Commercial Property questions

From: Adam H.


I am a student who lives at home still and has no propertys. I just need a few questions answered so i can think about it more and plan better. What i would like to do when i finish uni is save up a deposit and get a commercial property that is either neutrally geared early on(ie first year or 2) then positive geared, or positively geared from day 1. What are the banks/financial institutions lending policies on commercial property? I have read that for residential property you can get a loan for 80% of the property value without mortgage insurance but with commercial propertys they only lend to 70% maximum. Is this true? Also can you get mortgage insurance on commercial property loans or only residential? If you can whats the maximum LVR level? And regarding GST, i have noticed that most commercial properties are gst exclusive. Does this mean that if i am an individual i pay the 10% then get none back? If i form my own company i get the 10% back from the ATO? Also if i form a compony with the goal of accumulating property will i find it much harder to get finance? Will the LVR limit be less, and will the interest rate be more? This is my first post. Be gentle. Thanks.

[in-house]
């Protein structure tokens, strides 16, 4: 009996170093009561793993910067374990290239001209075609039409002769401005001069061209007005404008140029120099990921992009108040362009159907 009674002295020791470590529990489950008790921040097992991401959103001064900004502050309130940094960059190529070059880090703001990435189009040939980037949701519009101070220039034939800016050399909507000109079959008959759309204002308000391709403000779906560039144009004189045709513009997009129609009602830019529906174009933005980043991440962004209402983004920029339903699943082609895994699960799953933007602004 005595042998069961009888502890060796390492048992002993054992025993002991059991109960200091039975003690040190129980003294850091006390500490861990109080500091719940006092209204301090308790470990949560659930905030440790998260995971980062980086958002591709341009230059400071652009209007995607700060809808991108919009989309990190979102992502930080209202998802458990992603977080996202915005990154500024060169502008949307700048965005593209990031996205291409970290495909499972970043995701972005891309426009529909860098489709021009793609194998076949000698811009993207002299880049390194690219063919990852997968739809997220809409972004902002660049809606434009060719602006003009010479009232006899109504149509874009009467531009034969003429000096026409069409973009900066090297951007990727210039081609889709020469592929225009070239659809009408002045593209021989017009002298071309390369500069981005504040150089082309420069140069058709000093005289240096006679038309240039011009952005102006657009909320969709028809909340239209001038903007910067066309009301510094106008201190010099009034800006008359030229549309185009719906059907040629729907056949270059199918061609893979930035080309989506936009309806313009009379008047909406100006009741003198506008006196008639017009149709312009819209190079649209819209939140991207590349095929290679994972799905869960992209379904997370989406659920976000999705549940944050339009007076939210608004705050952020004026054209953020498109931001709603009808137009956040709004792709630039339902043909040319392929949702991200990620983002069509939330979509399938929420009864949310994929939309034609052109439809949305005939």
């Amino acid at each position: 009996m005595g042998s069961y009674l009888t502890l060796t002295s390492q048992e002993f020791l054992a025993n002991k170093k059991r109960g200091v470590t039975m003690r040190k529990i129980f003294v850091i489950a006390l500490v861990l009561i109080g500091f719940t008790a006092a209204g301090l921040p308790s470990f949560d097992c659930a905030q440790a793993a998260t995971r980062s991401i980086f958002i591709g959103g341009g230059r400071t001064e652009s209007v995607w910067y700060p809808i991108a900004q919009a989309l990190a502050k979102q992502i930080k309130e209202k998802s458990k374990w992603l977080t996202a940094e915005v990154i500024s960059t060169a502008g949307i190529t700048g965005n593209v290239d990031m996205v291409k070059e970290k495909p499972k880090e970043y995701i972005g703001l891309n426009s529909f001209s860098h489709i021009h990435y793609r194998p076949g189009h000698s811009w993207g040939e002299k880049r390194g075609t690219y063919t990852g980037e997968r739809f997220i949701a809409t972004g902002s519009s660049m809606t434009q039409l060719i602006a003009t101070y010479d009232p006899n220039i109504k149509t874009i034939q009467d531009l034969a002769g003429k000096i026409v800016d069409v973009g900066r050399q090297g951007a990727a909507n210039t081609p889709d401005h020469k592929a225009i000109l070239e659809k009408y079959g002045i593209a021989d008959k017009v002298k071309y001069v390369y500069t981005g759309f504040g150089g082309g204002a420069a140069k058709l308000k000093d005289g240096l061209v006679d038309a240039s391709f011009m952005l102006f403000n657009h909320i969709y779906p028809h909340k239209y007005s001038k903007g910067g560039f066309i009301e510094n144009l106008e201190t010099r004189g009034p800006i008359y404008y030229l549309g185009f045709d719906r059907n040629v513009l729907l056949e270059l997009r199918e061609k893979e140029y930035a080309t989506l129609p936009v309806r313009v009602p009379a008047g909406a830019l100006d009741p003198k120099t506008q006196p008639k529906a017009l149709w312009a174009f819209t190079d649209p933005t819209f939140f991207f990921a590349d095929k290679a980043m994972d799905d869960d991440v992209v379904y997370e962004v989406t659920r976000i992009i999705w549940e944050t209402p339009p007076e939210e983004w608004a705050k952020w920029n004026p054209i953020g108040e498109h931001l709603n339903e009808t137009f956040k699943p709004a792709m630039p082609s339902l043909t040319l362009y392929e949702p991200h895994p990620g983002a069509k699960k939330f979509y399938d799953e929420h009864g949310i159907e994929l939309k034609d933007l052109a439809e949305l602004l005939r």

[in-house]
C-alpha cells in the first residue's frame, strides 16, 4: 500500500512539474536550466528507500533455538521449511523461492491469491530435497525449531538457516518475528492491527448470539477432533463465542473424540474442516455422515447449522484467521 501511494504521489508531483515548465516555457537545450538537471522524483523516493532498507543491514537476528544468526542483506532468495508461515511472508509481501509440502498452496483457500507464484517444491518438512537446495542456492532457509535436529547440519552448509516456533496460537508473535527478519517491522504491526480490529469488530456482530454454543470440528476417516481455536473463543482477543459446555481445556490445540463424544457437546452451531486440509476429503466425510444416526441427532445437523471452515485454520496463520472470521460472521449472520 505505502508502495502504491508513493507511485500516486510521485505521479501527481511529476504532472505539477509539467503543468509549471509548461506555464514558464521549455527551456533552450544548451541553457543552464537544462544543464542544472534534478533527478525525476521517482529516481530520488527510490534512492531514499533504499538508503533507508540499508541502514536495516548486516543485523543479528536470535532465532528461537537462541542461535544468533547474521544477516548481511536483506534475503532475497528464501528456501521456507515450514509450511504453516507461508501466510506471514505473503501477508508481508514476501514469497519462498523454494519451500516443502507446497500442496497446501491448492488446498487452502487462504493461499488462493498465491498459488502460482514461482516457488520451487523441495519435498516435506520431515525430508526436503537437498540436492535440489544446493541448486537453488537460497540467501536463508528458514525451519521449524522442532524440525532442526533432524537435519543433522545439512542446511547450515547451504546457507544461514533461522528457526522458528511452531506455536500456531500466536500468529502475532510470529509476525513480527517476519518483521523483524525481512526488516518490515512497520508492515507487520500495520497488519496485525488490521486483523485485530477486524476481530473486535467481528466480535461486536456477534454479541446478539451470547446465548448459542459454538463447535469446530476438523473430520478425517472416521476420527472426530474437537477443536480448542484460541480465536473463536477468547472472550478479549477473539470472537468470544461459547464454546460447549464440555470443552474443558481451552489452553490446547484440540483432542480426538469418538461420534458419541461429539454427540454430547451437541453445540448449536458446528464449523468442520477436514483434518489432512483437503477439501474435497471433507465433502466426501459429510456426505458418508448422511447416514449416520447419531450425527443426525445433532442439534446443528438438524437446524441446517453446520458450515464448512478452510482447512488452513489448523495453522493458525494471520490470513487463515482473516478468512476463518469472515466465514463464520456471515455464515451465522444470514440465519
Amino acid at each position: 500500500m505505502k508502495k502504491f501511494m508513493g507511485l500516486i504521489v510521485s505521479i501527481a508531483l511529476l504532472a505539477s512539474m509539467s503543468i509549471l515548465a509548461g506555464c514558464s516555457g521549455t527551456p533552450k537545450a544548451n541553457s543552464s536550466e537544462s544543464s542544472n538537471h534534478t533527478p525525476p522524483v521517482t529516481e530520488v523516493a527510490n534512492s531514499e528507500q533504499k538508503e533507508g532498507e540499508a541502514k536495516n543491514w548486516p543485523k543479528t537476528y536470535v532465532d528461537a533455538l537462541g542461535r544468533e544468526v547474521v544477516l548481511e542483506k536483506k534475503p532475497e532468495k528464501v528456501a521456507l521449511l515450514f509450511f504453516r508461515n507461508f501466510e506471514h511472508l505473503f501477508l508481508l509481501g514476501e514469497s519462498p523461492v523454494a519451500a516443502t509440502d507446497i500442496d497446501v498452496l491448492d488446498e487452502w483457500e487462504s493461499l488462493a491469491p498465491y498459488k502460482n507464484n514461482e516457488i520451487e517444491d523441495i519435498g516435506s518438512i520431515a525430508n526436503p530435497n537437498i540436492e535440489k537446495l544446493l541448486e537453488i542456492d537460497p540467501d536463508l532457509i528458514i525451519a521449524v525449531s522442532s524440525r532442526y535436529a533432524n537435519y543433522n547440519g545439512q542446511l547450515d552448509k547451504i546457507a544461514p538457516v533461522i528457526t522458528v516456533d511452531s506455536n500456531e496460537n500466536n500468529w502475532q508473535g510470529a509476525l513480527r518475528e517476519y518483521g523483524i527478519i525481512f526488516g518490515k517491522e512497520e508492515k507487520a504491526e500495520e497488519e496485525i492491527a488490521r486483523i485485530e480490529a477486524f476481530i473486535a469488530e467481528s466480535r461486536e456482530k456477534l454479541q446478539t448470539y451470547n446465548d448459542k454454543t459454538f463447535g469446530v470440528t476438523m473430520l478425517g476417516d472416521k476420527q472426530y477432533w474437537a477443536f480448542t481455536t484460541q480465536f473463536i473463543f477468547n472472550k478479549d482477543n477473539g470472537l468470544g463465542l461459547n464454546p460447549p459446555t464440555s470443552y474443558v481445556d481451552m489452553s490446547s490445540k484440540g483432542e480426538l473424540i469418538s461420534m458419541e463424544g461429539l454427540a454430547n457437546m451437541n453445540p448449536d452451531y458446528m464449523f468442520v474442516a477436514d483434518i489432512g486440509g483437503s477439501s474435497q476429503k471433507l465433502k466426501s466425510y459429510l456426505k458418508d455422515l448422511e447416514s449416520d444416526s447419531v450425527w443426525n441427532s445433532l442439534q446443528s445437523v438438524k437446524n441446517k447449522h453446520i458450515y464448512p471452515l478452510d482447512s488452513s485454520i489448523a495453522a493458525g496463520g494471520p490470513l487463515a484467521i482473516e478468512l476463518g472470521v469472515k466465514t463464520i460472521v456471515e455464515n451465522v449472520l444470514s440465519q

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Reply: 1
From: Dale Gatherum-Goss


>I am a student who lives at
>home still and has no
>propertys. I just need a few
>questions answered so i can
>think about it more and plan
>better. What i would like to
>do when i finish uni is save
>up a deposit and get a
>commercial property that is
>either neutrally geared early
>on(ie first year or 2) then
>positive geared, or positively
>geared from day 1. What are
>the banks/financial